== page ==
A superdollar (also known as a superbill or supernote) is a very high quality counterfeit United States one hundred-dollar bill, alleged by the U.S. Government to have been made by unknown organizations or governments. In 2011 government sources stated that these "counterfeit bills were in worldwide circulation from the late 1980s until at least July 2000" in an extradition court case.
Its important to note that while there are many features on "super notes" that can be detected with today's technology, new more sophisticated super notes are always been produced. No current technology can guarantee to catch 100% of the super notes in circulation.
Various groups have been suspected of creating such notes, and international opinion on the origin of the notes varies. The U.S. Government believes it most likely that the majority of these notes were produced in North Korea. Over $35 million of $100 bills were produced by British criminals arrested in 2002. Other sources claimed include criminal gangs in Iran, Russia, China or Syria. The name derives from the fact that the quality of the notes exceeds that of the originals.
More $100 bills circulate in Asia, where U.S. currency is often seen as a safer investment than local currency, and many seizures of supernotes are associated with persons from Korea, Russia, and the Middle East.
A new $100 bill design intended to thwart counterfeiting, incorporating a "3D security ribbon," colorshifting numerals and drawings, and microprinting, entered circulation in 2013.
Supernotes are said to be made with the highest quality of ink printed on a cotton/linen blend, and are designed to recreate the various security features of United States currency, such as the red and blue security fibers, the security thread, and the watermark. Moreover, they are printed using an intaglio printing process or with engraved plates, the same process used by the U. S. Government for legitimate notes. In most counterfeiting, offset printing or color inkjet and laser printing are most common means of making counterfeit money.
Experts who have studied supernotes extensively and examined them alongside genuine bills point out that there are many different varieties of supernotes. In 2006 the "family" of fraudulent bills was thought to have 19 members, but since 2006 producers of the supernotes have improved the product, and more varieties exist. Early versions of the fake notes, for example, lacked the bands of magnetic ink printed in distinctive patterns on different denominations of U. S. money; later counterfeits rectified this error. Several of the inconspicuous "mistakes" on the first supernotes were corrected, some several times.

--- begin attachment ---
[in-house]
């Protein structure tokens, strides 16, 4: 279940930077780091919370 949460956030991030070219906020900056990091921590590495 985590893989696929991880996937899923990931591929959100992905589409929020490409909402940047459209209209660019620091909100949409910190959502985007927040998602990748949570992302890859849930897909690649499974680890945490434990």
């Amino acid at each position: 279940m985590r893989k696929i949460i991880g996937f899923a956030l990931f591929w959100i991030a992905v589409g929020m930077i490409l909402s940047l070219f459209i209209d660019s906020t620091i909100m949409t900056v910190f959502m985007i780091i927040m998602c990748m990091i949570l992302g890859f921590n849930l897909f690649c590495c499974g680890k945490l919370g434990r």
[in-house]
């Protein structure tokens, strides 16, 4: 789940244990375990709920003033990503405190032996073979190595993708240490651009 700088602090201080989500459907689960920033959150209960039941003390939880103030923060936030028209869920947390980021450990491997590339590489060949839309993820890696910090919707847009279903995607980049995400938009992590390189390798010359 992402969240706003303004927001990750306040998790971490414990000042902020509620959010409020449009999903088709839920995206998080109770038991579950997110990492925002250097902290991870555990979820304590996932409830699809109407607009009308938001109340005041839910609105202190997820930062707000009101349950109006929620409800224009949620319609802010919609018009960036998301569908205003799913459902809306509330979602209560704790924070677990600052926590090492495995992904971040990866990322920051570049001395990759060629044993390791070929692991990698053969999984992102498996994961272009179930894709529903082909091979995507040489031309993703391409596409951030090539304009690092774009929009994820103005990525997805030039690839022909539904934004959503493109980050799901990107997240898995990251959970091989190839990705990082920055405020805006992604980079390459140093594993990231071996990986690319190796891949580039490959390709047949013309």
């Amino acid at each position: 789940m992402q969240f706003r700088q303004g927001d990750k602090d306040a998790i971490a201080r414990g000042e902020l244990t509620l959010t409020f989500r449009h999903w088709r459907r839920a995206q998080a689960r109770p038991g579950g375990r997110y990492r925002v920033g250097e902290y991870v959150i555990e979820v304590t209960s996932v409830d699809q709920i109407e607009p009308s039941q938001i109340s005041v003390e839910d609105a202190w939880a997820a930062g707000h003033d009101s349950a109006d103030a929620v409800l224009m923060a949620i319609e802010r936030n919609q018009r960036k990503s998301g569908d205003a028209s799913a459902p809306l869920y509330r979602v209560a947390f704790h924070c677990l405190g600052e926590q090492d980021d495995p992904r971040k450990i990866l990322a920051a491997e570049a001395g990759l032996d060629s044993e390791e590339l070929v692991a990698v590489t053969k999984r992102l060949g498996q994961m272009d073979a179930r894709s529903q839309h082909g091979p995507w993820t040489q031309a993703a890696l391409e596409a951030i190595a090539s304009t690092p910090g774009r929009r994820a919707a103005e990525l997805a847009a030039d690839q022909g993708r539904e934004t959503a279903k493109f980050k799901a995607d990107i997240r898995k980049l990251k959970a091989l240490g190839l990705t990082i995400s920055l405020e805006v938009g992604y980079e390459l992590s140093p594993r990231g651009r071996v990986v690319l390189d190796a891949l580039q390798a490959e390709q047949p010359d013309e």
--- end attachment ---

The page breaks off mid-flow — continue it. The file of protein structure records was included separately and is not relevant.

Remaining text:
On the genuine $100 bill, for example, the left base vertical line of the lamp post near the figure on the reverse of the $100 note is weak. The first supernotes printed this line too distinctly, rendering the counterfeit more authoritatively printed than the original. Later supernotes over-corrected this strong line by removing it altogether. Similarly, the hands of the clock on Independence Hall on the genuine bill extend slightly beyond the inner circle; on the supernotes they stop short of it.
On the front of the supernote, in the "N" in "UNITED STATES," a slash can be seen to the right of the diagonal and the right ascender of the letter; there is none on the genuine note. Other differences in vignetting and in the defining lines of the top ornament in Independence Hall have been observed. Klaus Bender and others have speculated that the counterfeiters introduced these differences to be able to distinguish their product from the original, but there is no obvious way to confirm this.
In two sting operations running from 2002 to 2005, dubbed "Operation Smoking Dragon" and "Operation Royal Charm", United States agents arrested at least 87 people on charges that included smuggling superdollars. About $4.5 million in counterfeit currency was seized, much in $100 bills. No definitive origin for the counterfeit $100 bills was determined.